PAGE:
Bullying in the workplace


Victims of bullying are at a higher risk of developing mental health struggles.

In recognizing Anti-Bullying Awareness and Prevention Week, which takes place on November 13th-17th, we shed light on the reciprocal relationship between bullying and mental health. Victims of bullying are at a higher risk of developing mental health struggles, while individuals already facing mental health challenges are more susceptible to experiencing bullying.

Moreover, it is imperative to acknowledge that an individual’s ethnicity also plays a significant role in these dynamics. In fact, “20% of K-12 students are bullied and race is the leading identity factor for students experiencing bullying” (1).

Anti-Bullying Awareness and Prevention Week is an important time to amplify conversations about bullying, raise awareness and promote anti-bullying discussions and strategies in the community.

Let’s take a look at the facts:

  • “37% of kids associate depression with online bullying” (2).
  • “The risk of depression in children and adolescents who were bullied was 2.77 times higher than those who were not bullied” (3).
  • “41% of children report that their social anxiety is a result of cyberbullying” (4).
  • “Black students are significantly more likely to be bullied than their white peers” (5).
  • “Black or African American students experienced the most harassment or bullying on the basis of race, colour, or national origin” (1).

The long-term effects of bullying can lead to “learned helplessness,” a belief where people feel they have no control over a situation, impacting trust, self-esteem, and the development and maintenance of relationships.  (7). If bullying continues to impact your daily life, affecting the way you view yourself and your relationships, we are here to help prioritize healing.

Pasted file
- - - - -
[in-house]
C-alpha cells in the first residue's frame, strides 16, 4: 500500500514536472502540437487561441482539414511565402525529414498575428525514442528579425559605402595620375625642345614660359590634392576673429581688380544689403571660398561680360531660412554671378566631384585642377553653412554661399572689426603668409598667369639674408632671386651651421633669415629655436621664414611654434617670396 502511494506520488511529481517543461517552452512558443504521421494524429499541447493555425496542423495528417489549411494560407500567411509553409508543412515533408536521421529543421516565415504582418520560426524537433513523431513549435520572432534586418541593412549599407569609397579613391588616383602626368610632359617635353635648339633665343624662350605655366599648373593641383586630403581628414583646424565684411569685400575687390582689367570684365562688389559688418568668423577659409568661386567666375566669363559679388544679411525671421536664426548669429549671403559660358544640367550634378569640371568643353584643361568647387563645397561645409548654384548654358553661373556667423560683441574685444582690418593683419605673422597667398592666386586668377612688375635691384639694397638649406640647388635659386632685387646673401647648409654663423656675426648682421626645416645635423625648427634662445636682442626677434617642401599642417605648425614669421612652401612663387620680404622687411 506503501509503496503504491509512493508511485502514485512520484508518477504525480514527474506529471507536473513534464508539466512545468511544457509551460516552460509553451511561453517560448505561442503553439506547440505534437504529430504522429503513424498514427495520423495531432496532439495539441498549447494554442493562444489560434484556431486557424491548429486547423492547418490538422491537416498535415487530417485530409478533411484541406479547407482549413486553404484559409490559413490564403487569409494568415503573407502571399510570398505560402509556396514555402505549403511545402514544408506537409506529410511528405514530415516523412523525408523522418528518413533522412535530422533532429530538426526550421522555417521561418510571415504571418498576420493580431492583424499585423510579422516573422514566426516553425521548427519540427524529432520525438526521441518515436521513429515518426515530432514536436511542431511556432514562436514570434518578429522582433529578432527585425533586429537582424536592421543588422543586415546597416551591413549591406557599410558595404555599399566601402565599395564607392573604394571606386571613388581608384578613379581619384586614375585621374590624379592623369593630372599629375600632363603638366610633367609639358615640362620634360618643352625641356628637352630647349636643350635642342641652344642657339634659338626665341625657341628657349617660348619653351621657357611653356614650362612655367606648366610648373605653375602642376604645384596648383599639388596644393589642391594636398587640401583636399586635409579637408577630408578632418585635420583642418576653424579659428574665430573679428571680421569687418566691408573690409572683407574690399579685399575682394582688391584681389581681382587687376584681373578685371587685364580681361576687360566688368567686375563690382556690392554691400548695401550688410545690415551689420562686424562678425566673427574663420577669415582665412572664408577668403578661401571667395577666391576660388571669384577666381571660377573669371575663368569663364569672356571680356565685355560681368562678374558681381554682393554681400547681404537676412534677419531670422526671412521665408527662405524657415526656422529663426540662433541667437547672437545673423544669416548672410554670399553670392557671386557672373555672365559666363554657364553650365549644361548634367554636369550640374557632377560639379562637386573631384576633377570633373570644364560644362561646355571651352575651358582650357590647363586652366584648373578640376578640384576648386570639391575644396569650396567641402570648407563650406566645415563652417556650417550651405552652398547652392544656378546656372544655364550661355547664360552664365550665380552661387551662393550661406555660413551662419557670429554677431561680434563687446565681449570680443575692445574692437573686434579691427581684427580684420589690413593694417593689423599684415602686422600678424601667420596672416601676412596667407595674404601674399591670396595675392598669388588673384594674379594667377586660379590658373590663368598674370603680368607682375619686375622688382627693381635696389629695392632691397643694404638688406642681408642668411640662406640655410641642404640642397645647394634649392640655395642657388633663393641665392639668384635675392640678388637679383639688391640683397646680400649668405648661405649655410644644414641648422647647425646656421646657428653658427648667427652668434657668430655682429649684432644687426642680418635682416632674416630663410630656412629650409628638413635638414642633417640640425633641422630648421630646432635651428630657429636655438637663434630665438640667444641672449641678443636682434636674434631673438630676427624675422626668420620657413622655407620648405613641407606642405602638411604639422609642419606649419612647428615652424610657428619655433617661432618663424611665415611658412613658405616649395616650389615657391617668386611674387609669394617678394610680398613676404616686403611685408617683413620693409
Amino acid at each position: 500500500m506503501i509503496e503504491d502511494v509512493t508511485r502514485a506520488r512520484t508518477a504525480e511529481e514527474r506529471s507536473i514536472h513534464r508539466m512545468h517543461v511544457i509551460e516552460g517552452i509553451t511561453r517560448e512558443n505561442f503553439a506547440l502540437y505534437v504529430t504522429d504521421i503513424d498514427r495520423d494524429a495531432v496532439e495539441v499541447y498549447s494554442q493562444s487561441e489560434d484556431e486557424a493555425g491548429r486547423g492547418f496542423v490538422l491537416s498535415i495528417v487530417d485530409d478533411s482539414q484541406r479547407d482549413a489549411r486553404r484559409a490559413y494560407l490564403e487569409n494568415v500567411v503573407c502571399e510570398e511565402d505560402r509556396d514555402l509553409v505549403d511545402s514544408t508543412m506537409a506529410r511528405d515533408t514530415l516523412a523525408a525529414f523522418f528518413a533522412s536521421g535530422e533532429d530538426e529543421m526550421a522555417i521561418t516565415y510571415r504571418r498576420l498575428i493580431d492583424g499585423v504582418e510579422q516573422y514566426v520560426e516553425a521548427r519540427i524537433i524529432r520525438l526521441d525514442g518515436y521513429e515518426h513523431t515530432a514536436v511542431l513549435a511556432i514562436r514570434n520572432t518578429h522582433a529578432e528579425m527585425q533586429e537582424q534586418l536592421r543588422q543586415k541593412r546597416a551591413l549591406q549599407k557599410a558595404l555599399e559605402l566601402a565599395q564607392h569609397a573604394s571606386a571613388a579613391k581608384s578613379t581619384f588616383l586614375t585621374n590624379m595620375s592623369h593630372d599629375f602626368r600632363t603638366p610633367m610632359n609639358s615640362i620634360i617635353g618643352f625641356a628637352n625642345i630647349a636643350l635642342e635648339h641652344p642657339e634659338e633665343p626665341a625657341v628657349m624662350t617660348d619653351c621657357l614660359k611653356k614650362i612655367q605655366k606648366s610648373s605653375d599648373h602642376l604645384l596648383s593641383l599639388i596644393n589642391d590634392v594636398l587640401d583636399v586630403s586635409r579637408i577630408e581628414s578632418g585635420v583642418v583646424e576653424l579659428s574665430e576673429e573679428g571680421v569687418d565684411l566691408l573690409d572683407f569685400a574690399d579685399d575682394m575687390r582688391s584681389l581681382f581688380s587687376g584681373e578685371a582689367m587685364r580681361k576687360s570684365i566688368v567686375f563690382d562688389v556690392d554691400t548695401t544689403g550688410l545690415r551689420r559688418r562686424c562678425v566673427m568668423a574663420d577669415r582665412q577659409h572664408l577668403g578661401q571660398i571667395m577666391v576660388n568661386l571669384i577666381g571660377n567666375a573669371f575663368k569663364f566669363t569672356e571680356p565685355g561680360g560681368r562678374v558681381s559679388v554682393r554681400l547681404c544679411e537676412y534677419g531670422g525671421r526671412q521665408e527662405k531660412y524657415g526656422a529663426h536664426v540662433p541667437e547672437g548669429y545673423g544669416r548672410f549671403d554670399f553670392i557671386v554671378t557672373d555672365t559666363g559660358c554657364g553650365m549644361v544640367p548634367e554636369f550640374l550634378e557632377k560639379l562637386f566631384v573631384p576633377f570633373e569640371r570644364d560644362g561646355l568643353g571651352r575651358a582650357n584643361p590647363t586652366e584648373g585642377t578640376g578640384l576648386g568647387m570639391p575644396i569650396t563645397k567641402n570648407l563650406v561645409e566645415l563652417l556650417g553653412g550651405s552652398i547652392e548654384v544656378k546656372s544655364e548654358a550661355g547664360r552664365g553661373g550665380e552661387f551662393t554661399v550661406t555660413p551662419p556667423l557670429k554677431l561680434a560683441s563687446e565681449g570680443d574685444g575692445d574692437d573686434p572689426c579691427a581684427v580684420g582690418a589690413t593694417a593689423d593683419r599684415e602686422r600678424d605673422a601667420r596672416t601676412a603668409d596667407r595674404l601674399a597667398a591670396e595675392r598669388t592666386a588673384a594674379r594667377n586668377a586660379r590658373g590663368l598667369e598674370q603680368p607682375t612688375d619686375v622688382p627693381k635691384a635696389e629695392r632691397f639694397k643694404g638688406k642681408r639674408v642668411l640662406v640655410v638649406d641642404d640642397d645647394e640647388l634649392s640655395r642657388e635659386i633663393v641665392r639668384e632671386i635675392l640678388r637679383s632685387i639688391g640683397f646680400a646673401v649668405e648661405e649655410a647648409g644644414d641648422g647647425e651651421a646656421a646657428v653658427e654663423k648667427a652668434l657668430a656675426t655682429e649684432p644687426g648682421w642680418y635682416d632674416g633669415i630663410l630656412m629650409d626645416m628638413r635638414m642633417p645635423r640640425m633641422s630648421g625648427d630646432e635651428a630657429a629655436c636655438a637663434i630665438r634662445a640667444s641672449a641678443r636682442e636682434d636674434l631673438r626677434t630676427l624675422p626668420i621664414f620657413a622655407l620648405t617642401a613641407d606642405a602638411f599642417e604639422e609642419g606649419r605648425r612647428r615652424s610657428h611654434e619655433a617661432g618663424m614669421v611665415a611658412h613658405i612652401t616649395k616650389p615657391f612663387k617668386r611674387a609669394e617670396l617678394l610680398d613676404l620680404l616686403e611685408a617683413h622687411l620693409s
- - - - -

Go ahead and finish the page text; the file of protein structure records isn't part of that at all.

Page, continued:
For the past 28 years, at Across Boundaries, we have been devoted to delivering mental health and addiction services rooted in anti-oppressive and anti-racist frameworks to racialized communities in the Greater Toronto Area. Mental health doesn’t have a one-size fits all approach, which is why we offer 14+ holistic programs and services in 17+ different languages to cater to people of many different backgrounds. Our initiatives encompass Social Rehabilitation, support for; the 2SLGBTQIA+ community, for the houseless, Mental Health and Justice, as well as complementary/alternative programming such as Yoga and Traditional Chinese Medicine, among others.

As a non-profit, our services are completely free. If you know someone who is struggling with their mental health or an addiction, and they are 16 years of age or older, a resident in the GTA, and from a racialized group, please reach out to an intake coordinator at 416-787-3007 or email us at info@acrossboundaries.ca

Choose To Be A Source of Light

The reality is that we don’t know what somebody is going through and your words can either push them over the edge or they can be a source of light, providing hope and strength for that person to continue moving forward. Let’s choose to be sources of light. If you’re on your own healing journey and seeking inspiration, view our success stories HERE and join the Across Boundaries community. Our door is always open.

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